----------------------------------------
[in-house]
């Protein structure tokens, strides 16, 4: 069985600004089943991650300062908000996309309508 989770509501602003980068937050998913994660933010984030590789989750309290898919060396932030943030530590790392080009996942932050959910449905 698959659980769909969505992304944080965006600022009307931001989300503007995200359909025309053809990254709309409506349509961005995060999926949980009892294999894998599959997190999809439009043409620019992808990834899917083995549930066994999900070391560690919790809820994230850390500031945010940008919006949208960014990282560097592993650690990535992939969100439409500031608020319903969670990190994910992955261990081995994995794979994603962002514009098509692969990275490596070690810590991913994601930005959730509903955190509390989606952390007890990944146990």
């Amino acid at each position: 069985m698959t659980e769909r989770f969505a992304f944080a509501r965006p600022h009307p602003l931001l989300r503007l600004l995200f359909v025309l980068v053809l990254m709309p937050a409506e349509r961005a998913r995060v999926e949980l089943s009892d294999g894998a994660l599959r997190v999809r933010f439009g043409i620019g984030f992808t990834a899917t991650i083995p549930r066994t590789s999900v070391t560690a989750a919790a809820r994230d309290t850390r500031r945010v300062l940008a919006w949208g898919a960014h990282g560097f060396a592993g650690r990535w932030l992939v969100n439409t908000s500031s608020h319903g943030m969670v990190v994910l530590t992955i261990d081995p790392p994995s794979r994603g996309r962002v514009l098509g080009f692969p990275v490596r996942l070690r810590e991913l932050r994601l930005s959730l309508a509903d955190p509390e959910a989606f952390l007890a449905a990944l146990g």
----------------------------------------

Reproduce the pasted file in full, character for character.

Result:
[in-house]
């Protein structure tokens, strides 16, 4: 069985600004089943991650300062908000996309309508 989770509501602003980068937050998913994660933010984030590789989750309290898919060396932030943030530590790392080009996942932050959910449905 698959659980769909969505992304944080965006600022009307931001989300503007995200359909025309053809990254709309409506349509961005995060999926949980009892294999894998599959997190999809439009043409620019992808990834899917083995549930066994999900070391560690919790809820994230850390500031945010940008919006949208960014990282560097592993650690990535992939969100439409500031608020319903969670990190994910992955261990081995994995794979994603962002514009098509692969990275490596070690810590991913994601930005959730509903955190509390989606952390007890990944146990």
């Amino acid at each position: 069985m698959t659980e769909r989770f969505a992304f944080a509501r965006p600022h009307p602003l931001l989300r503007l600004l995200f359909v025309l980068v053809l990254m709309p937050a409506e349509r961005a998913r995060v999926e949980l089943s009892d294999g894998a994660l599959r997190v999809r933010f439009g043409i620019g984030f992808t990834a899917t991650i083995p549930r066994t590789s999900v070391t560690a989750a919790a809820r994230d309290t850390r500031r945010v300062l940008a919006w949208g898919a960014h990282g560097f060396a592993g650690r990535w932030l992939v969100n439409t908000s500031s608020h319903g943030m969670v990190v994910l530590t992955i261990d081995p790392p994995s794979r994603g996309r962002v514009l098509g080009f692969p990275v490596r996942l070690r810590e991913l932050r994601l930005s959730l309508a509903d955190p509390e959910a989606f952390l007890a449905a990944l146990g």